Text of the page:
US 5004778 A
An ultrastretchable polymer material is prepared starting from polyolefine particles with a low entanglement density and a weight average molecular weight (Mw) higher than 400,000, the particles being densified to a coherent material together with a process auxiliary material at an elevated temperature, but below the melting point of the pure polyolefine.
From this ultrastretchable material, objects with a high tensile strength and a high modulus can be produced by stretching it, for instance, at a temperature which is at most 70° C. below the temperature at which the polyolefine melts under the prevailing conditions, if desired after removal of the process auxiliary agent present in it.
1. Process for the preparation of ultrastretchable polymer material starting from ethylene polymer particles with a low entanglement density and an average molecular weight (MW) higher than 400,000, wherein a mixture of the ethylene polymer particles and a process auxiliary agent, is compressed to a coherent material at a temperature below the melting point of the pure polymer and less than 30° C. below the dissolution temperature for a mixture consisting of the quantities of polymer and process auxiliary agent being used and wherein said dissolution temperature is below the melting point of the pure polymer and wherein the process auxiliary agent and the ratio of the process auxiliary agent to polymer are chosen to provide an ultrastretchable polymer material.
2. Process according to claim 1, characterized in that 1-100 wt. % process auxiliary agent relative to the ethylene polymer is used.
3. Process according to claim 1, characterized in that the ethylene polymer used is an ethylene polymer with at least 95 mol. % ethylene prepared with a coordination catalyst.
4. Process according to claim 3, characterized in that the ethylene polymer has an Mw between 500,000 and 10,000,000.
5. Process according to claim 3, characterized in that the ratio Mw /Mn is less than 5.
6. Process according to claim 1, wherein a melt enthalpy of the ethylene polymer particles is at least 10% higher than a melt enthalpy of the ethylene polymer particles after melting and solidifying the ethylene polymer particles.
7. Process according to claim 1, characterized in that the process auxiliary agent is xylene, decaline, paraffin oil or paraffin wax.
8. Process according to claim 1, characterized in that the densification temperature is less than 30 below the Flory-Huggins solution temperature.
9. Ultrastretchable material prepared in accordance with claim 1.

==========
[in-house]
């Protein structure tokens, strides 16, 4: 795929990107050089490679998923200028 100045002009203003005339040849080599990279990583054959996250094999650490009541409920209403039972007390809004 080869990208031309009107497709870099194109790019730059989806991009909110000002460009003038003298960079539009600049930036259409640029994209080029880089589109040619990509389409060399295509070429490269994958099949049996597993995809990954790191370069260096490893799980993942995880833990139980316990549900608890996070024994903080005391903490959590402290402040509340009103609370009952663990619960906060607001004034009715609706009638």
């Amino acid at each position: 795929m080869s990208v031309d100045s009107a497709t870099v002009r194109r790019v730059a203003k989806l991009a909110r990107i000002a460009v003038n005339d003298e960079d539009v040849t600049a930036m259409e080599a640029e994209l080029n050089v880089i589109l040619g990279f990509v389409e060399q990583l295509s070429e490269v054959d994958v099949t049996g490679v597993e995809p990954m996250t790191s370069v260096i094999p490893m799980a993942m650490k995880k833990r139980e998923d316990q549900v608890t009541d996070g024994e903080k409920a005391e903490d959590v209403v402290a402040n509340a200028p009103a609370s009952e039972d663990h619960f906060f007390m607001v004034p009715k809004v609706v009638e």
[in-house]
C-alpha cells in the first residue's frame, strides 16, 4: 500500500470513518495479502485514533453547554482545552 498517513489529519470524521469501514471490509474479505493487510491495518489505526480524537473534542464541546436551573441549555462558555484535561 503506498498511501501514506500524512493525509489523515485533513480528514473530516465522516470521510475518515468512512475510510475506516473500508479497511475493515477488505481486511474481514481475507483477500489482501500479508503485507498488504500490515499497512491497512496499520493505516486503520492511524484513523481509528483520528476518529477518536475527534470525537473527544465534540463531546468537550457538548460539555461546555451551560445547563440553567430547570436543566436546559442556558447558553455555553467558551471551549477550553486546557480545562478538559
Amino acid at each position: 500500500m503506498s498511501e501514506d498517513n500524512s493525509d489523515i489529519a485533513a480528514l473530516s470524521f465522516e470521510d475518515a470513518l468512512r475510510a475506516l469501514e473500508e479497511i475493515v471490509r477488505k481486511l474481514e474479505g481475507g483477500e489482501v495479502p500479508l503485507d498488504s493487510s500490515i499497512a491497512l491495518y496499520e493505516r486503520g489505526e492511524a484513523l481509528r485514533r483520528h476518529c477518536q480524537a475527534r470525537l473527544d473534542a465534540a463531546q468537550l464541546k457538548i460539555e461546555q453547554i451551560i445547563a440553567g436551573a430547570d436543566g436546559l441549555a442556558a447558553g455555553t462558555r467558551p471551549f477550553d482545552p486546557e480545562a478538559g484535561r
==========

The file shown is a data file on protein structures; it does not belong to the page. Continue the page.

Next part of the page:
10. Process for the manufacture of objects with a high tensile strength and a high modulus, characterized in, that ultrastretchable material according to claim 1, is stretched at a temperature which is at most 70° C. below the temperature at which the the pure polymer particles melts.
11. Process according to claim 10, characterized in that polyethylene is stretched at a temperature higher than 120° C.
12. Process according to claim 11, characterized in that the ultrastretchable material is at least partly melted and extruded, the at least partly melted extrudate being extruded both before and after complete solidification.
13. Object manufactured by the process according to claim 10.
14. Process according to claim 1 wherein the process auxiliary agent is an aliphatic hydrocarbon, paraffin oil or paraffin wax, an aromatic hydrocarbon, or a hydrogenated aromatic.
The invention relates to a process for the preparation of an ultrastretchable material starting from polyolefine particles with a low entanglement density and a weight average molecular weight Mw higher than 400,000.
By ultrastretchable material is understood here a material which below its melting point can be stretched at least ten times without having been preoriented, for instance through stretching in the melt phase.
The invention laid down in Dutch patent application No. 7900990 has made possible commercial-scale spinning of high-molecular polymers and to stretch the resulting filaments at a temperature not far below the melting point. This gives very strong filaments, with a tensile strength of 2-3 GPa for instance, in which the molecules are only slightly entangled.
Since these filaments are obtained starting from solutions, the polymer molecules were most probably highly entangled initially. A number of polymers, such as polypropylene and polyethylene, can be formed as particles during the polymerization process, in which particles--depending on the polymerization circumstances--the long molecules have not had much chance yet to become entangled with each other. It would be useful if such polymer particles could be turned into strong materials through stretching without prior entangling.
It has been attempted--see, for instance, Polymer Journal 15, (1983), pp. 327 ff--to achieve this by pressing through a small opening high-molecular, monocrystal polyethylene particles with a low entanglement density in the solid phase. This indeed yielded an ultrastretchable strip. The poor processing characteristics in the solid phase, entailing high processing costs, make large-scale application of the powder highly problematic, however.